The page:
EDIT Thank you for the information. It doesn’t look like I was lucky enough to have a ground lurking behind the outlet. Our breaker box is located approximately 40ft from the receptacle with a difficult to reach attic space (vaulted ceiling) between the two. I’m not aware of any 50amp capable grounds that could be tied into any closer. What would be a fair price for an electrician performing the work needed to get a 4-wire receptacle installed? Just looking for ballparks.

ORIGINAL We recently purchased a KFDD500ESS Dual Fuel Range which came with a 4 wire power cord. Our house was built back in the 70's, and we only have a 3 wire outlet. I'd like to remove the 4 wire power cord and install a 3 wire power cord, however I have a few concerns.

Based on my research, it looks like most ranges allow for this by allowing for a copper grounding strap that connects between the ground screw and the neutral terminal. However, the manual for this range doesn't say anything about it, and I do not see evidence of a grounding strap (which typically must be removed for a 4 wire configuration).

Would it be safe to take a thin length of copper and have it act as a grounding strap, connecting the ground screw to the neutral with the strap, then using a 3 wire cord? Similar to the grounding strap here: https://www.searspartsdirect.com/part-number/WB02T10067/0022/364.html

When it comes to the type of 3 wire cord, the manual states "This range is manufactured with a 4-wire power supply cord rated at 240 volts, 40 amps, rated at 194°F (90°C) and investigated for use with this range." Should I get a 3 wire cord rated for 40 amp or 50 amp? Is there a negative to getting one rated for 50 amp?

Here's some reference materials for the range, and some pictures:

Installation Guide: https://www.kitchenaid.com/content/dam/global/documents/201508/installation-instructions-W10694070-RevC.pdf

Product Page: https://www.kitchenaid.com/major-appliances/ranges/dual-fuel-ranges/p.30-inch-5-burner-dual-fuel-double-oven-convection-range.kfdd500ess.html

Terminal Wiring from 4 wire connection

3 wire outlet

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    I am answering below to get you thinking about the solution. Wait for answers from the experts before you commit to any course of action. – Jim Stewart Oct 17 '18 at 1:04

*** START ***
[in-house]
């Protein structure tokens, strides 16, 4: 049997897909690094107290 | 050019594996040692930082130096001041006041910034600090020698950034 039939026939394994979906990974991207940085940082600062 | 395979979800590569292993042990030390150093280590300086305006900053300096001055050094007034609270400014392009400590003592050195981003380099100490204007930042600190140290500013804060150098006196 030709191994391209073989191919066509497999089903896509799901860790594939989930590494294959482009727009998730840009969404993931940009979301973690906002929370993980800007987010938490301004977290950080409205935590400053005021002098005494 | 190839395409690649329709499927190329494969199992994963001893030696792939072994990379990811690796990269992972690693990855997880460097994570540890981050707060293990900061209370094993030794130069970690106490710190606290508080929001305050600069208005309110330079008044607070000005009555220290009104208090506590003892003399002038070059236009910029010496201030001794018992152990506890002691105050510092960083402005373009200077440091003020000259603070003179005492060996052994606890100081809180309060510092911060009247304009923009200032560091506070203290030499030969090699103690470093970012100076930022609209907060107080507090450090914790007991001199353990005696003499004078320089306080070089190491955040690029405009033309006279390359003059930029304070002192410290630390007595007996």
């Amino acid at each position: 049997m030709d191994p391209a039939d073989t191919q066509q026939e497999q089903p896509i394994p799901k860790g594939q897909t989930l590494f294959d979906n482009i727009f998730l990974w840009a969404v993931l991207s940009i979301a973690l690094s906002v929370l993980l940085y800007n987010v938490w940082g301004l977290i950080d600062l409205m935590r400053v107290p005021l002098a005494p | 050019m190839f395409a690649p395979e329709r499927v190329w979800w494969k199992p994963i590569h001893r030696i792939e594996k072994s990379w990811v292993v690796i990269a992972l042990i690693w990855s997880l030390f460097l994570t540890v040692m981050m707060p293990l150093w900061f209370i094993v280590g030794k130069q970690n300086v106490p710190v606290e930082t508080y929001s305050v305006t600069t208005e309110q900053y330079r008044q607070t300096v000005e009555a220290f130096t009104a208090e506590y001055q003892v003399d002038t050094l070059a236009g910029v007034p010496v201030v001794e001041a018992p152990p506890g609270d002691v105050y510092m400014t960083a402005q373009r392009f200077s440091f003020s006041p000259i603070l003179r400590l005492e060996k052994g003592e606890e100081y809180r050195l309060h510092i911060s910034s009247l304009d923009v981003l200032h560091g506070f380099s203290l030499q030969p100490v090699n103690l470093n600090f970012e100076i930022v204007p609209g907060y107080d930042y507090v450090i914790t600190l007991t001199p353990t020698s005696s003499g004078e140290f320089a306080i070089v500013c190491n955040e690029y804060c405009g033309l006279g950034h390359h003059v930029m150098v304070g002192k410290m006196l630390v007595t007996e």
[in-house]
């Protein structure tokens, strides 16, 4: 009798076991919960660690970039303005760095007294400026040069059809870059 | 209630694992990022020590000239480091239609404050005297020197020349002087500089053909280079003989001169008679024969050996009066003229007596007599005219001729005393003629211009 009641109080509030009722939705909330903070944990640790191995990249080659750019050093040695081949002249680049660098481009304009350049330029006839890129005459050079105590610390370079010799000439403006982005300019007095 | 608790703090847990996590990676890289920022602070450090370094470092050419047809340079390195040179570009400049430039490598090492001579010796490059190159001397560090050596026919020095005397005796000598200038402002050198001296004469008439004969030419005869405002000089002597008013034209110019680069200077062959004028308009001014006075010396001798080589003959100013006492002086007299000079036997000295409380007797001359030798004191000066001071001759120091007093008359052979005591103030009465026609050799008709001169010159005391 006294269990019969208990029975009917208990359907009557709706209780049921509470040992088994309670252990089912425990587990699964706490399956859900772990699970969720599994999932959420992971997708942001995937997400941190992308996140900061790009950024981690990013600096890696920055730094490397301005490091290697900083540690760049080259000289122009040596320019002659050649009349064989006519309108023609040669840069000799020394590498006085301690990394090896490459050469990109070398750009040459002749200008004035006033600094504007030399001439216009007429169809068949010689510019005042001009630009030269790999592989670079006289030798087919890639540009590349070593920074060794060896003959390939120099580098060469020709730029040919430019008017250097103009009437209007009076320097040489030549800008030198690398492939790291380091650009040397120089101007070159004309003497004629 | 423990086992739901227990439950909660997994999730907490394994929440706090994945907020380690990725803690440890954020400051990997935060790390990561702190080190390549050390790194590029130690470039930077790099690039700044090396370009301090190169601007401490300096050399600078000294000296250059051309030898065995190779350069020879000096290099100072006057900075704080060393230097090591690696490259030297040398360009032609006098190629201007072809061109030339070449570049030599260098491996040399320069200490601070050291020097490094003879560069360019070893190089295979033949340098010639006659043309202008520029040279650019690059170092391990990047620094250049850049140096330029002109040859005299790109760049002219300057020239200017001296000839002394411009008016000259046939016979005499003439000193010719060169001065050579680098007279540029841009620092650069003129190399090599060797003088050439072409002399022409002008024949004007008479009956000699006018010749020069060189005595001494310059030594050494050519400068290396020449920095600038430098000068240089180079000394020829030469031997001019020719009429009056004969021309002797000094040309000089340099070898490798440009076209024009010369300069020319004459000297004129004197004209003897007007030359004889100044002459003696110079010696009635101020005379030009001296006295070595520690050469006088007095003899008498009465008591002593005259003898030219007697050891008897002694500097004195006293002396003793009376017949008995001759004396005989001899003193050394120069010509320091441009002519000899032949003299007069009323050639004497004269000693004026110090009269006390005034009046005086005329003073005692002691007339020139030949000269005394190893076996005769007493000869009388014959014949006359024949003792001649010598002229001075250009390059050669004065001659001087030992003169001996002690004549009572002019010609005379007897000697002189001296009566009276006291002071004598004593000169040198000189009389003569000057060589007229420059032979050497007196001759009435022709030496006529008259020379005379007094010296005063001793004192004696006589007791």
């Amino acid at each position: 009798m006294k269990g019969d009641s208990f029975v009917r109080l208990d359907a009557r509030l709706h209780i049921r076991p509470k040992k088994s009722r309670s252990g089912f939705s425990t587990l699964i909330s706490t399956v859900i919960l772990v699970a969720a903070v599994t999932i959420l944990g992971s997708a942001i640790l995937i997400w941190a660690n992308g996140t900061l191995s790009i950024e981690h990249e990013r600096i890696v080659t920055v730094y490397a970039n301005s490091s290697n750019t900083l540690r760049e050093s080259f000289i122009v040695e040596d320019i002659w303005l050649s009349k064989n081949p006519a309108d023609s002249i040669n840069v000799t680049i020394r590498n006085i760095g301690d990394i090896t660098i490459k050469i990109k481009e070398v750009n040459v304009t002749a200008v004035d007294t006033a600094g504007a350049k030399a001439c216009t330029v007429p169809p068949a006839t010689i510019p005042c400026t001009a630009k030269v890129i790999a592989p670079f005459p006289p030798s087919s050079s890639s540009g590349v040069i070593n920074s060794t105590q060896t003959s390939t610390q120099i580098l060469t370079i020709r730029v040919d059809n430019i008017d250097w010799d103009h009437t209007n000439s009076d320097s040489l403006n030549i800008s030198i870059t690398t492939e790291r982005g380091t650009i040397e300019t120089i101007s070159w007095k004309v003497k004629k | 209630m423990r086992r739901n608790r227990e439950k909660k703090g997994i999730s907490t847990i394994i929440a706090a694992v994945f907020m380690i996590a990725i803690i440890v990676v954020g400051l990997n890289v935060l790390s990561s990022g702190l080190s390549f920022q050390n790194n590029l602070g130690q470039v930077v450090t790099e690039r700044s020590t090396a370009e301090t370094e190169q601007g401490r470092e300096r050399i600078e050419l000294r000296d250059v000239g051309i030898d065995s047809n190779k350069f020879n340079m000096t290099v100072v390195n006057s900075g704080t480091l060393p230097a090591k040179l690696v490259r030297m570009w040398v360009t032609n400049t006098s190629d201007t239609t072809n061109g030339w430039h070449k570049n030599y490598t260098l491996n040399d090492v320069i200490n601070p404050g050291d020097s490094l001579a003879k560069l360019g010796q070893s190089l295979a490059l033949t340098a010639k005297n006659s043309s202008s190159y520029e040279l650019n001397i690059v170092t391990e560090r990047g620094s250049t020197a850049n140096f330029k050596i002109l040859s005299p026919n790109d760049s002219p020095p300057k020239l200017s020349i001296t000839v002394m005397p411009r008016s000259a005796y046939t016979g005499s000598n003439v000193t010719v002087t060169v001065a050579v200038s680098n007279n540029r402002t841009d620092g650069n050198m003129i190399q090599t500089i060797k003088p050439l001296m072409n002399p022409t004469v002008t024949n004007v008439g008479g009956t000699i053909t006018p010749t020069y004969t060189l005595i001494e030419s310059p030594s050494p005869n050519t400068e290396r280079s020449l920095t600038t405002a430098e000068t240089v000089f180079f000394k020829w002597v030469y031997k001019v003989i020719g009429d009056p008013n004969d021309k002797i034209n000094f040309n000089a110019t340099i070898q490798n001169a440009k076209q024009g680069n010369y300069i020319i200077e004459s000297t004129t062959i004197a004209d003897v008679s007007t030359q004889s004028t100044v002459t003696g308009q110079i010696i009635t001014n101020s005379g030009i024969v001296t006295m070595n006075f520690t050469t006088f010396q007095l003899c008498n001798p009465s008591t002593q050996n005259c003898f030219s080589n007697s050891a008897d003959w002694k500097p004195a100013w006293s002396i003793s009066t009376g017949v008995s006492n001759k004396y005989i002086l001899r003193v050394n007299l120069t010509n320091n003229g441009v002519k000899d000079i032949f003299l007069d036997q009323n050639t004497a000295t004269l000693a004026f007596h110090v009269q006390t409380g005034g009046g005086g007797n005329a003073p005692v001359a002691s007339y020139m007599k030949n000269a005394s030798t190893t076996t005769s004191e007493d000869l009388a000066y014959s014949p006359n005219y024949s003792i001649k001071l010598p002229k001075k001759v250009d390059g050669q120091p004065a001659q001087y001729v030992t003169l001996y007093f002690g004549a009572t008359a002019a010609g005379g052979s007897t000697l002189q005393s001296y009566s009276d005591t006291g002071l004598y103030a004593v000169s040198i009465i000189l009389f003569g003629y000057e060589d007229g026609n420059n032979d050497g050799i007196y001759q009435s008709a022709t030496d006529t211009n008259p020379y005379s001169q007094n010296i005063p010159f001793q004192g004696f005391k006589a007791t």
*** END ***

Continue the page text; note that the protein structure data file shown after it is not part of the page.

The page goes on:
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    Can you post a photo of the inside of the box for the range outlet? Depending on how it was wired originally, retrofitting a ground ranges from "trivial" to "hard" – ThreePhaseEel Oct 17 '18 at 3:48
  • Added a picture. As with most things in this house, assuming it would be challenging. – Seeking Help Oct 18 '18 at 2:08
  • Can you post a photo that shows the back of the box? – ThreePhaseEel Oct 18 '18 at 4:18
  • Is it allowed to take an external route to get a ground back to the panel, perhaps under the soffit where it meets the side of the house? – Jim Stewart Oct 18 '18 at 11:44

If the range does not have instructions for wiring with a 3-wire plug with hot1-hot2-neutral, then improvising would be out of the question, both for actual safety and for satisfying the code.

Without the range installed it is not that difficult to remove the receptacle and put in a 4-wire 50-A receptacle (NEMA 14-50). You can fit a 40-A or a 50-A breaker depending on what the wire allows, but can fit a 40-A breaker even with #6 wire. You would add a #8 or #6 copper ground wire (to match the existing conductors) going back to the panel. Or if it is available, connect by tap onto the heavy, uninsulated ground in your attic that goes back to the panel. Use a split bolt connector to tap. The added ground does not have to follow the route of the existing conductor.

First examine the contents of the box. Of course, shut off the breaker, then pull out the existing 3-wire receptacle and see what size wire you have. How many conductors do you have? Probably just three, but maybe you'd get lucky and find an unused ground coiled up in the box.

NEMA 14-50 NEMA 14-50


You should at this point contact your local electrical code enforcement and ask them about the approach outlined above. If this is allowed, then it would not be dead easy to fish a ground down into the wall and into the existing box. Someone here would have to tell you the practicalities on how to do it. What may happen here is that you will learn from the experts here what is a reasonable arrangement, and if you have never done this before and need it done without delay, then you might have to hire an electrician, but at least you would have in mind your instructions to the electrician.

  • Just to add a little (feel free to include in the answer - I don't feel comfortable making this type of edit): 1 - The 3-wire used to be the standard and for a while was allowed for existing locations but is not allowed for new installations and is not a good idea even if the stove has instructions on how to do a 3-wire hookup. 2 - The option to connect a ground through a different path - not necessarily with the hots & neutral - is relatively new, but you must make sure the ground path is big enough - i.e., you can't just patch a #8 from the NEMA 14-50 over to a #12 in a 20A circuit. – manassehkatz Oct 17 '18 at 1:32
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    I believe a 50A circuit needs a #10 ground wire. However it only needs to reach anywhere else a #10 or larger path exists back to the panel. Metal conduit counts as much larger than a #10. – Harper Oct 17 '18 at 7:25

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